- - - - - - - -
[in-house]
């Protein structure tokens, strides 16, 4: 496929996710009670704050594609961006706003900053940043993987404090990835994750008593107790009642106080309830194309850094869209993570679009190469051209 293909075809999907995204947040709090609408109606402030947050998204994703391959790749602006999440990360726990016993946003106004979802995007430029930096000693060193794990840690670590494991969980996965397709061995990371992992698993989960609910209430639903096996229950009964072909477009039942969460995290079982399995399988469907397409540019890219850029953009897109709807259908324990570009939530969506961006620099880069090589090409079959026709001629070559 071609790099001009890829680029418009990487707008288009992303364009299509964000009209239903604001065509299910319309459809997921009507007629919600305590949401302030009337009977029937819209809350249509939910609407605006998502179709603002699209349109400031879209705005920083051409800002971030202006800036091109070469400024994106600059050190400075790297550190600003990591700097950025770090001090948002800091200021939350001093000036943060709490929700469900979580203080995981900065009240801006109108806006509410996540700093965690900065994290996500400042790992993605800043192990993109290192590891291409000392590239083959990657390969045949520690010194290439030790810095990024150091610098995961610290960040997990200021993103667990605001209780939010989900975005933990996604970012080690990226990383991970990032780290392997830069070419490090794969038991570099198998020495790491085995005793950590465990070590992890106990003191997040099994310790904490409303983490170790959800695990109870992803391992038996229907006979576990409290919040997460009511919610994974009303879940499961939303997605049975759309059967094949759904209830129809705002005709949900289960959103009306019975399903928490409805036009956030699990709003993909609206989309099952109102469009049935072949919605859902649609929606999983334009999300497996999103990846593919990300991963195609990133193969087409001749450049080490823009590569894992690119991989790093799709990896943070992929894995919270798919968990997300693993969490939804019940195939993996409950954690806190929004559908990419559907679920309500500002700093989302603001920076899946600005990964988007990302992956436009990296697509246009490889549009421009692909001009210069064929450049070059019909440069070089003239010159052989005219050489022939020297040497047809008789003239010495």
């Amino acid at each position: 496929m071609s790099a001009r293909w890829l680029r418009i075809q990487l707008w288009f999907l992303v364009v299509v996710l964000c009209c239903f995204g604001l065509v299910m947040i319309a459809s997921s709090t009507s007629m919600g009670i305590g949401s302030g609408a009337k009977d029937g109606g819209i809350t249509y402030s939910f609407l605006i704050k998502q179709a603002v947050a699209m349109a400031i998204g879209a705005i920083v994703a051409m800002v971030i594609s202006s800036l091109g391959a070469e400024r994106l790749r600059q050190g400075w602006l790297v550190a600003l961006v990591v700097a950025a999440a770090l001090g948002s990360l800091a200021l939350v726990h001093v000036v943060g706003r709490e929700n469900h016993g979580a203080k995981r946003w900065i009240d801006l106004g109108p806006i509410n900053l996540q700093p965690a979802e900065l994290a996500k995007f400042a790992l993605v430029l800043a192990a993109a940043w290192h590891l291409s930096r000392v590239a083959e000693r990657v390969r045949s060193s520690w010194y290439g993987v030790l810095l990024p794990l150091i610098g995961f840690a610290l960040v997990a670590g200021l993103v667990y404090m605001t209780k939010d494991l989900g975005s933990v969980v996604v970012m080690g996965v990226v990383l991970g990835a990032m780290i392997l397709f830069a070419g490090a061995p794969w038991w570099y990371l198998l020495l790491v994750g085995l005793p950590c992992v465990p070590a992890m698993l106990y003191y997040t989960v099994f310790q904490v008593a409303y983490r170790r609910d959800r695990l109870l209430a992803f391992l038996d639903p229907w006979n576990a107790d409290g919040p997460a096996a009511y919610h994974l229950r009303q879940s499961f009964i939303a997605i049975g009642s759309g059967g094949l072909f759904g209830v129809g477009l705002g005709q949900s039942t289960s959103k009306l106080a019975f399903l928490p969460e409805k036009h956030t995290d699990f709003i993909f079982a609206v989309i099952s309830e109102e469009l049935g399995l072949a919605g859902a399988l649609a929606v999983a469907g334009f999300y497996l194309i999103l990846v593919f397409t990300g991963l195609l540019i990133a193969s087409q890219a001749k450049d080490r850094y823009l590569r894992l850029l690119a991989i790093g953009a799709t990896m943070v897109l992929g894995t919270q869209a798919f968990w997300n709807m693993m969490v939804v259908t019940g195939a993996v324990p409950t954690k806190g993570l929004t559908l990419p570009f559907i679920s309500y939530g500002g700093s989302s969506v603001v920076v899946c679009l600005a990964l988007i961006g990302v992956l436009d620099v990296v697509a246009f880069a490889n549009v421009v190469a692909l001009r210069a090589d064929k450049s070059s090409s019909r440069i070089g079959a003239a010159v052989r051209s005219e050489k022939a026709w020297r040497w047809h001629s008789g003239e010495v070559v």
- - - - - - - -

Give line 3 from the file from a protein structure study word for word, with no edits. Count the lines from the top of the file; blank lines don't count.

């Amino acid at each position: 496929m071609s790099a001009r293909w890829l680029r418009i075809q990487l707008w288009f999907l992303v364009v299509v996710l964000c009209c239903f995204g604001l065509v299910m947040i319309a459809s997921s709090t009507s007629m919600g009670i305590g949401s302030g609408a009337k009977d029937g109606g819209i809350t249509y402030s939910f609407l605006i704050k998502q179709a603002v947050a699209m349109a400031i998204g879209a705005i920083v994703a051409m800002v971030i594609s202006s800036l091109g391959a070469e400024r994106l790749r600059q050190g400075w602006l790297v550190a600003l961006v990591v700097a950025a999440a770090l001090g948002s990360l800091a200021l939350v726990h001093v000036v943060g706003r709490e929700n469900h016993g979580a203080k995981r946003w900065i009240d801006l106004g109108p806006i509410n900053l996540q700093p965690a979802e900065l994290a996500k995007f400042a790992l993605v430029l800043a192990a993109a940043w290192h590891l291409s930096r000392v590239a083959e000693r990657v390969r045949s060193s520690w010194y290439g993987v030790l810095l990024p794990l150091i610098g995961f840690a610290l960040v997990a670590g200021l993103v667990y404090m605001t209780k939010d494991l989900g975005s933990v969980v996604v970012m080690g996965v990226v990383l991970g990835a990032m780290i392997l397709f830069a070419g490090a061995p794969w038991w570099y990371l198998l020495l790491v994750g085995l005793p950590c992992v465990p070590a992890m698993l106990y003191y997040t989960v099994f310790q904490v008593a409303y983490r170790r609910d959800r695990l109870l209430a992803f391992l038996d639903p229907w006979n576990a107790d409290g919040p997460a096996a009511y919610h994974l229950r009303q879940s499961f009964i939303a997605i049975g009642s759309g059967g094949l072909f759904g209830v129809g477009l705002g005709q949900s039942t289960s959103k009306l106080a019975f399903l928490p969460e409805k036009h956030t995290d699990f709003i993909f079982a609206v989309i099952s309830e109102e469009l049935g399995l072949a919605g859902a399988l649609a929606v999983a469907g334009f999300y497996l194309i999103l990846v593919f397409t990300g991963l195609l540019i990133a193969s087409q890219a001749k450049d080490r850094y823009l590569r894992l850029l690119a991989i790093g953009a799709t990896m943070v897109l992929g894995t919270q869209a798919f968990w997300n709807m693993m969490v939804v259908t019940g195939a993996v324990p409950t954690k806190g993570l929004t559908l990419p570009f559907i679920s309500y939530g500002g700093s989302s969506v603001v920076v899946c679009l600005a990964l988007i961006g990302v992956l436009d620099v990296v697509a246009f880069a490889n549009v421009v190469a692909l001009r210069a090589d064929k450049s070059s090409s019909r440069i070089g079959a003239a010159v052989r051209s005219e050489k022939a026709w020297r040497w047809h001629s008789g003239e010495v070559v």